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What is compartment syndrome?

Compartment syndrome involves the compression of nerves and blood vessels within an enclosed space. This leads to

impaired blood flow and muscle and nerve damage. Compartment syndrome is a condition in which there is swelling and an increase in pressure within a limited space (a compartment) that presses on and compromises blood vessels, nerves, and/or tendons that run through that compartment. Hence, the function of tissue within that compartment is compromised. Compartment syndrome is a painful condition that develops when swelling takes place within an enclosed area (compartment), in which muscles, nerves, blood vessels, and bones in the compartment have no room to expand. Pressure on arteries, veins, and nerves causes extreme pain, slows circulation to the muscles and nerves, and may cause permanent damage to these tissues. The swelling that causes compartment syndrome may be caused by decreased blood flow, trauma, bleeding, fluid buildup, or other factors. A compartment syndrome is a medical emergency. It requires immediate treatment to prevent tissue death and permanent dysfunction.

More information on compartment syndrome

What is compartment syndrome? - Compartment syndrome is a painful condition that develops when swelling takes place within an enclosed area (compartment).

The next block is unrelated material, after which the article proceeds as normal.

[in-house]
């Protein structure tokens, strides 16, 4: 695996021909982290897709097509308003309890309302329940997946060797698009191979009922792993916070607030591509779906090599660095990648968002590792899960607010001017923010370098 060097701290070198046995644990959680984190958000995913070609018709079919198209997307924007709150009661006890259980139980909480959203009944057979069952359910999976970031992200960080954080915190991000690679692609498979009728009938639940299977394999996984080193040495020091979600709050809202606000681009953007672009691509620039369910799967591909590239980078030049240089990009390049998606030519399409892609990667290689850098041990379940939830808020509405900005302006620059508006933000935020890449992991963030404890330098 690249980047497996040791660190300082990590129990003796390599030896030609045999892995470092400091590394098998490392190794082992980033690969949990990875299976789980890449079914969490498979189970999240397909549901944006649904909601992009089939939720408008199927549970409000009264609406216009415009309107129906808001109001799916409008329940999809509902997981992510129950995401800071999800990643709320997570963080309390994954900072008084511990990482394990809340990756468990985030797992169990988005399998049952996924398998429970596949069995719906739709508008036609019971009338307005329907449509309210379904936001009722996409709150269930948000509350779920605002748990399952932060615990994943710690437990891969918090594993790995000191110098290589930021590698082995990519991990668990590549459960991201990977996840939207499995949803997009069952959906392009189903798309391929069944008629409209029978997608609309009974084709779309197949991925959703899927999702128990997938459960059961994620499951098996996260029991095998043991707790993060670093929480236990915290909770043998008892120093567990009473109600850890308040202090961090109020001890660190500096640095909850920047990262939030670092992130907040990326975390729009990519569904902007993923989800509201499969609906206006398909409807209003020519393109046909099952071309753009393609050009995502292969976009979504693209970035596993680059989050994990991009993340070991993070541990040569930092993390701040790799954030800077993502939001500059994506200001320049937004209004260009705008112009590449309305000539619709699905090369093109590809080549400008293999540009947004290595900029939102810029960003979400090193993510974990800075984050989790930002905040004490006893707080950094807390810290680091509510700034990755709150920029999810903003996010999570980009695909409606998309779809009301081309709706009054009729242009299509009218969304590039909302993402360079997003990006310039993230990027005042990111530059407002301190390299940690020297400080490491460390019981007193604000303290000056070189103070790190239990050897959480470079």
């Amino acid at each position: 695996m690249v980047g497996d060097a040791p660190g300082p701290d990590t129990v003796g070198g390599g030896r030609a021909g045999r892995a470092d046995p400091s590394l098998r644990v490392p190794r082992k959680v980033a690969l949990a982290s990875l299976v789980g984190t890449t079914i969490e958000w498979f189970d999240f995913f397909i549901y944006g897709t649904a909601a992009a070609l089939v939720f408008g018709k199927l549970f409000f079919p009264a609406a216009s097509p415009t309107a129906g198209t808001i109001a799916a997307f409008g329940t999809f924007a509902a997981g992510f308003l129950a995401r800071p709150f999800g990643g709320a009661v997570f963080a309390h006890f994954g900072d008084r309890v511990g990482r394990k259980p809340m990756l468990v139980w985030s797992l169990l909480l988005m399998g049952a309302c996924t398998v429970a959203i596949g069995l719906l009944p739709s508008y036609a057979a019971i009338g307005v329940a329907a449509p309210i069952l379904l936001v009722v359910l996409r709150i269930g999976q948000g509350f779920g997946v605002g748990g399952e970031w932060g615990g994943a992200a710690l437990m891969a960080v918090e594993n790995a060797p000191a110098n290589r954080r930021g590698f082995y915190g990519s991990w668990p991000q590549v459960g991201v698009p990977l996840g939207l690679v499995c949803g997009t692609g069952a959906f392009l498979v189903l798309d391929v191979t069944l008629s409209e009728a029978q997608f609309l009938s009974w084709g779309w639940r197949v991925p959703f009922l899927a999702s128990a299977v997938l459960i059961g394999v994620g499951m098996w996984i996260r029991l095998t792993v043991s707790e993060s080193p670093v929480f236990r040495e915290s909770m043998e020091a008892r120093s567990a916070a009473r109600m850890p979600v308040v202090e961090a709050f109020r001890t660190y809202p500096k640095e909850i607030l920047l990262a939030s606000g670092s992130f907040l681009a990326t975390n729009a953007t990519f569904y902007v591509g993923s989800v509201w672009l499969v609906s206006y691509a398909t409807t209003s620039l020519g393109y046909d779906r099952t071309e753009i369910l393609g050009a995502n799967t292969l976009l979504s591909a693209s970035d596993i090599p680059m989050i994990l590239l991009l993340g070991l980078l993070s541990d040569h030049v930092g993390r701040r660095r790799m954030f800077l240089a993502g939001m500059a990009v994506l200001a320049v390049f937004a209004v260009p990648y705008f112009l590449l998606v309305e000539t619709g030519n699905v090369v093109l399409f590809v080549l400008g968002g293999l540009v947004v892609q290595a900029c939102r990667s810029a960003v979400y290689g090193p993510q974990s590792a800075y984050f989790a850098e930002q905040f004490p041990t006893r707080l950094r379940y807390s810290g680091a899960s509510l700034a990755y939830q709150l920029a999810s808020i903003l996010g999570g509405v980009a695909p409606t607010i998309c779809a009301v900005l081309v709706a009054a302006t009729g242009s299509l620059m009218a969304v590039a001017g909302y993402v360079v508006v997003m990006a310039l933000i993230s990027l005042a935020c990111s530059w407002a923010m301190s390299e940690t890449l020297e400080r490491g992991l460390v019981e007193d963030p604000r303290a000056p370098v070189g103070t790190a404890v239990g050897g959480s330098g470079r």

What causes compartment syndrome? - Swelling leading to compartment syndrome is associated with high-energy trauma. Compartment syndrome may also occur due to tight bandages or casts.
What're the symptoms of compartment syndrome? - Symptoms of compartment syndrome include numbness, tingling, pain or loss of movement in an extremity.
How is compartment syndrome diagnosed? - Diagnosis of compartment syndrome begins with a medical history and physical exam. The raised pressure within the compartment will be measured.
What's the treatment for compartment syndrome? - Treatment for compartment syndrome is surgery. Long incisions are made in the fascia to release the pressure building inside.
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